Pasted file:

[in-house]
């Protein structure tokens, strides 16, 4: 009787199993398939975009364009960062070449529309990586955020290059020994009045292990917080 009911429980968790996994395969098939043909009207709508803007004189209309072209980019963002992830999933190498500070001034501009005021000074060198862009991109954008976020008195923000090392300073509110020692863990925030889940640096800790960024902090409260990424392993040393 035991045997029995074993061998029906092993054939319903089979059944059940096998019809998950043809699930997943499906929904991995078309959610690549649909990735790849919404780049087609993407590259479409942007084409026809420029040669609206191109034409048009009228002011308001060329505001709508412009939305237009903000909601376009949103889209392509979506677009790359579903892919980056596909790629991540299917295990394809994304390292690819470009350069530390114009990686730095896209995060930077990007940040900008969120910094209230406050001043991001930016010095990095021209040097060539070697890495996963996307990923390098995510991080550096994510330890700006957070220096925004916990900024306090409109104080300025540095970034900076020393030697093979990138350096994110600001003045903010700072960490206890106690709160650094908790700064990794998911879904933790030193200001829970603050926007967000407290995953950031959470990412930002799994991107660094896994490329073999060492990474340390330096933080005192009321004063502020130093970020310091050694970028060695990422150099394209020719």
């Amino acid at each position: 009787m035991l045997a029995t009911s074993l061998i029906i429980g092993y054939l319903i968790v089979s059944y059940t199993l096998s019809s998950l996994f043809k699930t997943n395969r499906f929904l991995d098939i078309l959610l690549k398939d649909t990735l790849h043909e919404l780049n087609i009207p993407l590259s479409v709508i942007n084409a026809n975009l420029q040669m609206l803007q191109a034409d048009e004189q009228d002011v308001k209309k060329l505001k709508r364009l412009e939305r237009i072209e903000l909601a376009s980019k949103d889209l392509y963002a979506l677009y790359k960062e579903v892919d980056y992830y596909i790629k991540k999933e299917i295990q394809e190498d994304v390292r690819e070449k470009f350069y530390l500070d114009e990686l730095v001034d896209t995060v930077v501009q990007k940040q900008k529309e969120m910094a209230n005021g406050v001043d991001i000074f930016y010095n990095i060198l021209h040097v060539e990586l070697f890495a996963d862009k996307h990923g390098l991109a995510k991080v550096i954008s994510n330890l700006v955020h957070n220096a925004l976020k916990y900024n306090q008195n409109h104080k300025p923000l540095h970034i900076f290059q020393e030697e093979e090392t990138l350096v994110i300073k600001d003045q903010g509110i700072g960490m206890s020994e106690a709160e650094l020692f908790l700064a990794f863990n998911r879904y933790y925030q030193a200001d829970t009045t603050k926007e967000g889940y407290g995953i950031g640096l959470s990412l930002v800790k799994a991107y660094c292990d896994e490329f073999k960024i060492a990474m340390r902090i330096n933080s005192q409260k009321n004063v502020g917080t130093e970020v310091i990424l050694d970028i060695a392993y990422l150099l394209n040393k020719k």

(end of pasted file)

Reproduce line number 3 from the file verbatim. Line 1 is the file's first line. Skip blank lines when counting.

């Amino acid at each position: 009787m035991l045997a029995t009911s074993l061998i029906i429980g092993y054939l319903i968790v089979s059944y059940t199993l096998s019809s998950l996994f043809k699930t997943n395969r499906f929904l991995d098939i078309l959610l690549k398939d649909t990735l790849h043909e919404l780049n087609i009207p993407l590259s479409v709508i942007n084409a026809n975009l420029q040669m609206l803007q191109a034409d048009e004189q009228d002011v308001k209309k060329l505001k709508r364009l412009e939305r237009i072209e903000l909601a376009s980019k949103d889209l392509y963002a979506l677009y790359k960062e579903v892919d980056y992830y596909i790629k991540k999933e299917i295990q394809e190498d994304v390292r690819e070449k470009f350069y530390l500070d114009e990686l730095v001034d896209t995060v930077v501009q990007k940040q900008k529309e969120m910094a209230n005021g406050v001043d991001i000074f930016y010095n990095i060198l021209h040097v060539e990586l070697f890495a996963d862009k996307h990923g390098l991109a995510k991080v550096i954008s994510n330890l700006v955020h957070n220096a925004l976020k916990y900024n306090q008195n409109h104080k300025p923000l540095h970034i900076f290059q020393e030697e093979e090392t990138l350096v994110i300073k600001d003045q903010g509110i700072g960490m206890s020994e106690a709160e650094l020692f908790l700064a990794f863990n998911r879904y933790y925030q030193a200001d829970t009045t603050k926007e967000g889940y407290g995953i950031g640096l959470s990412l930002v800790k799994a991107y660094c292990d896994e490329f073999k960024i060492a990474m340390r902090i330096n933080s005192q409260k009321n004063v502020g917080t130093e970020v310091i990424l050694d970028i060695a392993y990422l150099l394209n040393k020719k």